"Right now we are calling on the medical board to refrain from joining in this attack on this clinic. This clinic has been hobbled by the Justice Department. These patients are living in mortal fear," Reynolds said.

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Law Enforcement: This Week's Corrupt Cops Stories

There's some funny accounting in some Mississippi anti-drug task forces, a pot-peddling Houston cop is in hot water, there's a bunch of dope missing from the Boston police evidence room, and crooked cops are headed for prison in Chicago, Nashville, and New Haven. Let's get to it:

In Chicago, three former Chicago police officers were sentenced to prison last week for stealing drugs from dealers and then reselling them. Former officer Eural Black got 40 years, Broderick Jones got 25 years, and Darek Haynes got 19 years. The three went down in a joint 2005 investigation by the FBI and Chicago police into cops working with drug dealers. Five dealers were also arrested. The dealers would tip off Jones to where he and his comrades could steal drugs, mainly cocaine and marijuana, and the cops would then raid the place, but instead of arresting the dealers, they resold their wares.

In New Haven, Connecticut, a former New Haven police detective was sentenced to prison Monday for falsifying evidence and stealing money during drug investigations. Former detective Jose Silva had pleaded guilty three months ago to one count of deprivation of individual rights for what prosecutors called his minor role in wrongdoing uncovered during a joint state-federal probe of the department. That probe resulted in the arrest of the department's head narcotics officer and the months-long disbanding of the drug squad. Silva confessed to standing by while another detective moved seized drugs during a raid to bolster the case against a suspect and to splitting with his partner $1,000 confiscated during a drug raid. He got 90 days.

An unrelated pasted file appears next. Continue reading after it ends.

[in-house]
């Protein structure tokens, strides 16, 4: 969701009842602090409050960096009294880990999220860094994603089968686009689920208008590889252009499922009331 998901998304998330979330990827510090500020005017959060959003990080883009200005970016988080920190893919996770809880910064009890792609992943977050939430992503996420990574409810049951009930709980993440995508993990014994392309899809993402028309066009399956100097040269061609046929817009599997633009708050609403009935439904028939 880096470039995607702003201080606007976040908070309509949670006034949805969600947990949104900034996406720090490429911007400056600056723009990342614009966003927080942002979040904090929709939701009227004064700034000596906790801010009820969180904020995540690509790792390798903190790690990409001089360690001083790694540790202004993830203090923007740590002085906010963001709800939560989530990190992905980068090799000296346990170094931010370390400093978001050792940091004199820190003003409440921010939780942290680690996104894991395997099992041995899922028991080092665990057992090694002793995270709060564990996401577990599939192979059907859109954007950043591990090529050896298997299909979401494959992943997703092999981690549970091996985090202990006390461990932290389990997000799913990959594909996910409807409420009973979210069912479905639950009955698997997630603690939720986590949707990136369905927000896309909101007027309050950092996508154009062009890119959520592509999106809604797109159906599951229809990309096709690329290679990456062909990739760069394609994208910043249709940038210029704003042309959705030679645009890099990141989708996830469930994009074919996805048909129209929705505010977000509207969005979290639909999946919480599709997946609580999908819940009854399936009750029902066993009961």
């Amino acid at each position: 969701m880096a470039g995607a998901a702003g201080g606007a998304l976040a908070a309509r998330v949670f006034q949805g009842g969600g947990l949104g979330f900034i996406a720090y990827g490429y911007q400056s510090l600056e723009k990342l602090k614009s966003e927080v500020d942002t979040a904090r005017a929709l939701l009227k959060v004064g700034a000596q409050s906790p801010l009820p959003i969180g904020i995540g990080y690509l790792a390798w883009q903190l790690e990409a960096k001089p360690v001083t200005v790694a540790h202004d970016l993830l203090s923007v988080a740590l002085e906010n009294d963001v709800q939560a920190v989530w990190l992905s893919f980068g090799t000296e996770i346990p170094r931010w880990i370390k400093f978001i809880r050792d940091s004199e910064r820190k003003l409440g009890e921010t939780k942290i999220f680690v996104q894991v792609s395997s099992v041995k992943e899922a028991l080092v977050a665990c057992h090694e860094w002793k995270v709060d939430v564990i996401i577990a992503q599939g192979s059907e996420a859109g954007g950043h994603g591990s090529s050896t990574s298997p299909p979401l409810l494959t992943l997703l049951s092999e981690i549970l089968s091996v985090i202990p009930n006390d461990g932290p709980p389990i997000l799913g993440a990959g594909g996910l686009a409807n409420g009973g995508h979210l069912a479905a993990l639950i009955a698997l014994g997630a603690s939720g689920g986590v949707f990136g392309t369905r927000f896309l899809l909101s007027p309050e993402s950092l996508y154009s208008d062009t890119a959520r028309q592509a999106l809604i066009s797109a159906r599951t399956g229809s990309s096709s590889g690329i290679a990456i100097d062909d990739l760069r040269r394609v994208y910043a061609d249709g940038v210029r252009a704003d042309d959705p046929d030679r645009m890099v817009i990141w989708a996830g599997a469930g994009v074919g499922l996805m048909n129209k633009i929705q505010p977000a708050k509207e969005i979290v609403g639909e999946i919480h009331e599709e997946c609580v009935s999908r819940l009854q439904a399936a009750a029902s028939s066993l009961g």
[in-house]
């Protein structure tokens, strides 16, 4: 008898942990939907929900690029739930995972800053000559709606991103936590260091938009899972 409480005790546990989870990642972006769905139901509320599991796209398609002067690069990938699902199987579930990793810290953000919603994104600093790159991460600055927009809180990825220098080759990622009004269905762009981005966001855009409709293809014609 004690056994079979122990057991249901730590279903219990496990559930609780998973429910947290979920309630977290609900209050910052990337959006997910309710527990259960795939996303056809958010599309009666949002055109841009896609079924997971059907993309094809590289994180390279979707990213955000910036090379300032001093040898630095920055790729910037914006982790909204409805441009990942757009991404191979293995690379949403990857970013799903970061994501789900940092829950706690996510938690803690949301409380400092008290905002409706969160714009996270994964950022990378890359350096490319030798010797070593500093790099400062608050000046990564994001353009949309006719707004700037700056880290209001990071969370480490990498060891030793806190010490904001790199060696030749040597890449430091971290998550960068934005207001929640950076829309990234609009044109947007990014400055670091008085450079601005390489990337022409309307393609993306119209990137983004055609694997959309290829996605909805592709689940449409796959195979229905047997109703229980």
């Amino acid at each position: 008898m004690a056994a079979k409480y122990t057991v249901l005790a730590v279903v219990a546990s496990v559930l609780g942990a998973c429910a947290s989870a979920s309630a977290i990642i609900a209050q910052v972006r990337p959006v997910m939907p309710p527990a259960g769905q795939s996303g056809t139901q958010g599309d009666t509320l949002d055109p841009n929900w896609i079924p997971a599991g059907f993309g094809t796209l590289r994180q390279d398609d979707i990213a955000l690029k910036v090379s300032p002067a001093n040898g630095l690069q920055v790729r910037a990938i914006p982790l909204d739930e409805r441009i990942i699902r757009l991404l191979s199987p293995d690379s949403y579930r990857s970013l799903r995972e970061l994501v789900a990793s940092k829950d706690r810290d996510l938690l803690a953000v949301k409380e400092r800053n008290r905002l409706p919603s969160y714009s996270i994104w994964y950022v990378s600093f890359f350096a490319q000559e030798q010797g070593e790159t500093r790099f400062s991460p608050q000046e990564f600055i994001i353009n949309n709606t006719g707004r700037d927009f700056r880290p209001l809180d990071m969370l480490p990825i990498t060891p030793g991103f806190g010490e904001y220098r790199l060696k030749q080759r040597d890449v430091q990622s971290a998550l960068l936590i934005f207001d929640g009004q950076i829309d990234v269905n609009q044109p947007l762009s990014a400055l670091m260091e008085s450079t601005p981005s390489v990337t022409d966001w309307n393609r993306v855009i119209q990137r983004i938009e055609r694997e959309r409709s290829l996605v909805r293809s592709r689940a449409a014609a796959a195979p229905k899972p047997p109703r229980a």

In Nashville, a former Nashville police officer was sentenced to 12 years in prison last Friday for his role in a plot to rip off drug dealers. Former officer Ernest Cecil got 12 years in federal prison for his role in the scheme where the nephew of one of the cops helped them pinpoint and rob a cocaine dealer, but disguised it as a legitimate law enforcement operation. The nephew then peddled the cocaine, and the crooked cops pocketed $70,000.

In Houston, a a Houston police officer was arrested Wednesday for delivery of between 5 and 50 pounds of marijuana, a second degree felony. Officer Traci Tennarse, 29, is a Class B officer who works in an administrative capacity in the department Identification Division where she checks fingerprints of all suspects brought to the county jail. She has been relieved of duty with pay, but at last report was being held in the very jail where she checked prints.

In Boston, some 700 bags of drug evidence have gone missing at the Boston Police Department central drug depository, a 14-month investigation into missing evidence has found. Another 265 evidence bags had been tampered with, in some cases with drug evidence replaced by aspirin tablets. Boston Police Commissioner Edward Davis announced last Friday that the most likely culprit is a police officer because only police are allowed into the depository. Boston police, Suffolk County prosecutors, and the FBI have launched a joint investigation. The 12 officers who worked at the depository were removed last October. Among the missing drugs are cocaine, heroin, Oxycontin, and marijuana.